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HCI International 2014

We have mentioned before how the Universitat Oberta de Catalunya (UOC) manages its technological projects from an Human-Computer Interaction (HCI) perspective and, with this in mind, it has attended the International Conference on Human-Computer Interaction for some years now.

This conference sees scholars, researchers, companies and institutions present their projects and studies in the field of HCI.

The latest edition of the conference took place between 22 and 27 June in Crete, Greece. There were 2,000 participants, 238 posters and 244 parallel sessions.

Poster Customization, transparency and promimity

Poster presented

The UOC’s involvement included the presentation of the poster on “Customization, Transparency and Proximity: A User-Centered Content Strategy Applied to the Design of a Virtual Library Website” by Mireia Leg, Mireia Pérez and Pablo Rebaque, which detailed the content management strategy for the Library’s new website, which has been redesigned using a User-Centred Design (UCD) methodology.

The aim of the redesign was to provide users with more intuitive, usable and understandable content (textual content, resources and services) by implementing criteria of customization, transparency and proximity. The study also presents a selection of best practices for applying these criteria to the design of other library websites.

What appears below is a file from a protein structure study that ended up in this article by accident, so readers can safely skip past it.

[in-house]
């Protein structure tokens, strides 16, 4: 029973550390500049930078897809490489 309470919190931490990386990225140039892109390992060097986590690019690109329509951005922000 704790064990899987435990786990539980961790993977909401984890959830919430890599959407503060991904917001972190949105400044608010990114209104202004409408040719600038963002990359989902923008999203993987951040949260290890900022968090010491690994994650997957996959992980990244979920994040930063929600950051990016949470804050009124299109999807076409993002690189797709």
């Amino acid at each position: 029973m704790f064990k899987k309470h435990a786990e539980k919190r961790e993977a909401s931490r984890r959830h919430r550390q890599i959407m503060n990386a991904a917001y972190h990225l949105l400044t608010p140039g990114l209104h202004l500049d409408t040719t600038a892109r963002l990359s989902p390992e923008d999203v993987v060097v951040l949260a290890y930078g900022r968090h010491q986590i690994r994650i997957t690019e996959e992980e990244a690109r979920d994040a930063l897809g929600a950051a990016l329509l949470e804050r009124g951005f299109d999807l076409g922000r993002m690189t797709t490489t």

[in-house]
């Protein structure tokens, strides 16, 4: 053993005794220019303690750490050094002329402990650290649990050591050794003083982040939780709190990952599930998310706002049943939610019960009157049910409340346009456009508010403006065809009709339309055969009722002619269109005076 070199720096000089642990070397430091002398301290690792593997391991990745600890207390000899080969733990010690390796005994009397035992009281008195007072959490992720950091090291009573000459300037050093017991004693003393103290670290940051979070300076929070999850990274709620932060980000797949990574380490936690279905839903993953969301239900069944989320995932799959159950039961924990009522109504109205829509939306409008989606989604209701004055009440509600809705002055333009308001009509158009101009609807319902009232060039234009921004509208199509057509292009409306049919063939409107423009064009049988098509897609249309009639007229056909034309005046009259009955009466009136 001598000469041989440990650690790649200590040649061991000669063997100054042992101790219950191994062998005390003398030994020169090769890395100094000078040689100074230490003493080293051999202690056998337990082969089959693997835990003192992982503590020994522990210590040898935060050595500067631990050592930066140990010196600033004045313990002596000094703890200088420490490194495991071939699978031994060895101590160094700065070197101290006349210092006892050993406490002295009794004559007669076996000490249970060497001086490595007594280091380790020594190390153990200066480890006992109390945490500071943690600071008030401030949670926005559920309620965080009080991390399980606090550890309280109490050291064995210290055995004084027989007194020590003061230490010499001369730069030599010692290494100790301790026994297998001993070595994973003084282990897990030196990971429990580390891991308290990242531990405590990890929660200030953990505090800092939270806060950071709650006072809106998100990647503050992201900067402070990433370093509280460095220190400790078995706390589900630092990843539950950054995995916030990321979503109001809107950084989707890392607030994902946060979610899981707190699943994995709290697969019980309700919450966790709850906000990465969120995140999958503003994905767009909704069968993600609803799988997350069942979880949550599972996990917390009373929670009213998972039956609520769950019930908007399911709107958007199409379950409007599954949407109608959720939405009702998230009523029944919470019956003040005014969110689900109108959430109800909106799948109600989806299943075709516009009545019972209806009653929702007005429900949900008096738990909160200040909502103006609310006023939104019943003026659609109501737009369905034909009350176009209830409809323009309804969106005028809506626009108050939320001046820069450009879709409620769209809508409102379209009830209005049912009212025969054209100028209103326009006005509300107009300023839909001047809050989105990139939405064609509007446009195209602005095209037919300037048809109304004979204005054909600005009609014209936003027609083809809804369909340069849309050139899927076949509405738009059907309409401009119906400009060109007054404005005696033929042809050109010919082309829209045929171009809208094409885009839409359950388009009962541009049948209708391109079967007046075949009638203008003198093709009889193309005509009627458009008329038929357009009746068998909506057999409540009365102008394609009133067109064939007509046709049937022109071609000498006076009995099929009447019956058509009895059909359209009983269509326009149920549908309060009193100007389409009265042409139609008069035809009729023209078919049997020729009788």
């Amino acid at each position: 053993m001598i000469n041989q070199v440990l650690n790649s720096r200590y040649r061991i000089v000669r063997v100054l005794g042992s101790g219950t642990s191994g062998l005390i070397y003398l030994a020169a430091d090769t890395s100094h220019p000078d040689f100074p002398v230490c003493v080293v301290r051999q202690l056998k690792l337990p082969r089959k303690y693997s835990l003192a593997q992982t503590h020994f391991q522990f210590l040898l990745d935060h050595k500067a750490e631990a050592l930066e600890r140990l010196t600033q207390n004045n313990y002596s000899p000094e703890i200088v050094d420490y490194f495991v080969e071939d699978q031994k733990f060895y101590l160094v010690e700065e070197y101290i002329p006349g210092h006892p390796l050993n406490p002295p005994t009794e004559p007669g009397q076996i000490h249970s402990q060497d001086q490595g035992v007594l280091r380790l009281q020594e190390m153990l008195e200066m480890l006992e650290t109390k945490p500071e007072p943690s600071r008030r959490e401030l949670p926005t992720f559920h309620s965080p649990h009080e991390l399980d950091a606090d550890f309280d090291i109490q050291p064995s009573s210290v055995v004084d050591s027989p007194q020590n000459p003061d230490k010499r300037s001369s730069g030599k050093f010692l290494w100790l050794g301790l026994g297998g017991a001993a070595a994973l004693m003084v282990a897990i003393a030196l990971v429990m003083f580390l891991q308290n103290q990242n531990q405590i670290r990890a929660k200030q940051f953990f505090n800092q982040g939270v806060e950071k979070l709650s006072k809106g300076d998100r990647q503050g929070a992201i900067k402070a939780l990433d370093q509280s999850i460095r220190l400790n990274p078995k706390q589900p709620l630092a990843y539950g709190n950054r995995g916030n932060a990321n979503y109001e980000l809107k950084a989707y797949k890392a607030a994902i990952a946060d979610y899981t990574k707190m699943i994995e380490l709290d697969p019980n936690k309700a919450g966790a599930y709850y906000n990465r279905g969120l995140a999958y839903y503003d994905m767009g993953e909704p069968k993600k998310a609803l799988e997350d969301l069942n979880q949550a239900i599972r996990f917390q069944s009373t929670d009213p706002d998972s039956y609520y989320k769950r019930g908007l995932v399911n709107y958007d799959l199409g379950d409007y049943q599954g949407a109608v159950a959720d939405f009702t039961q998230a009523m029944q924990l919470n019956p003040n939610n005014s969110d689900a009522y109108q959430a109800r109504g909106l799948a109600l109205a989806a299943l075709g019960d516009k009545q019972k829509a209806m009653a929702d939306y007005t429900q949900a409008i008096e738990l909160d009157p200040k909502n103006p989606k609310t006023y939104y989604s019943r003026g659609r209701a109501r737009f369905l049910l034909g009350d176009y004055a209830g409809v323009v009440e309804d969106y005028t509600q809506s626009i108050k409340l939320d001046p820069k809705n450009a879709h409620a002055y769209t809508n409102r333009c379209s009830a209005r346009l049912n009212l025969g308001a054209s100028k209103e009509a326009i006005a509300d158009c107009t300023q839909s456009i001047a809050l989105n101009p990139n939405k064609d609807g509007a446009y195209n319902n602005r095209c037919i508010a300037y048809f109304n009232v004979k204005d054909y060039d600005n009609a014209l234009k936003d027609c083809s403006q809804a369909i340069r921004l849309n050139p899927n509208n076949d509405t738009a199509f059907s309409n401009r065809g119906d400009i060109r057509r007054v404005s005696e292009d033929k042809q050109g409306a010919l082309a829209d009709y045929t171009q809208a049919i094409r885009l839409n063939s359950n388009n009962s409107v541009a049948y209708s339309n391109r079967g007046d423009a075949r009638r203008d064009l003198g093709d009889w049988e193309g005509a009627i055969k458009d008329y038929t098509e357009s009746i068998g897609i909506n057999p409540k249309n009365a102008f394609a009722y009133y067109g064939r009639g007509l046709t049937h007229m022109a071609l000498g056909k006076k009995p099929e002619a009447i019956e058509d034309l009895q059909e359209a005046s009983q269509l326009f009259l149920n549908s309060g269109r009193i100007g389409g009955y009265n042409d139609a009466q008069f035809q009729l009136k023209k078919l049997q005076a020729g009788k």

The University also presented three papers. Roger Griset presented “Course Sprints: Combining Teacher Training, Design Thinking and Hackathons” and Enosha Hettiarachchi presented “Designing learning tools: the case of a competence assessment tool” and “Teaching and Learning HCI Online”, the latter on the experience from the UOC’s postgraduate course on HCI.

 

Cross-posted with iCommunity blog.

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The issue of mobile in libraries

If we engage in a bit of a benchmarking exercise, we can observe that most libraries have mobile sites, some have mobile applications, and very few have responsive websites.

According to The State of Mobile in Libraries 201244% of academic libraries and 34% of public libraries said they offered “some type of mobile services to their customers”. Since that survey was carried out, these numbers have risen and services offered via mobile devices have become more diverse, encompassing augmented reality tours and place-based collections, point-of-need information and self-service features via QR codes, e-book and device circulation, among others.

Considerable progress has also been made in terms of access to collections as an increasing number of library vendors offer interfaces for mobile devices.

For a more up-to-date overview of the state of mobile in libraries, we can consult the M-Libraries webpage of Library Success: A Best Practices Wiki. The wiki provides a list of libraries and a list of vendors and publishers that offer mobile interfaces or applications, as well as suggested reading links for the topic.

Of course, it is also important to consider the perspective of users and know what services they use or would like to see.Though not quite up-to-date, the following data is provided by the Lybrary Journal’s Patron profiles report:

 

APPS: What do patrons want? Source: Library Journal. Patron profiles. 2012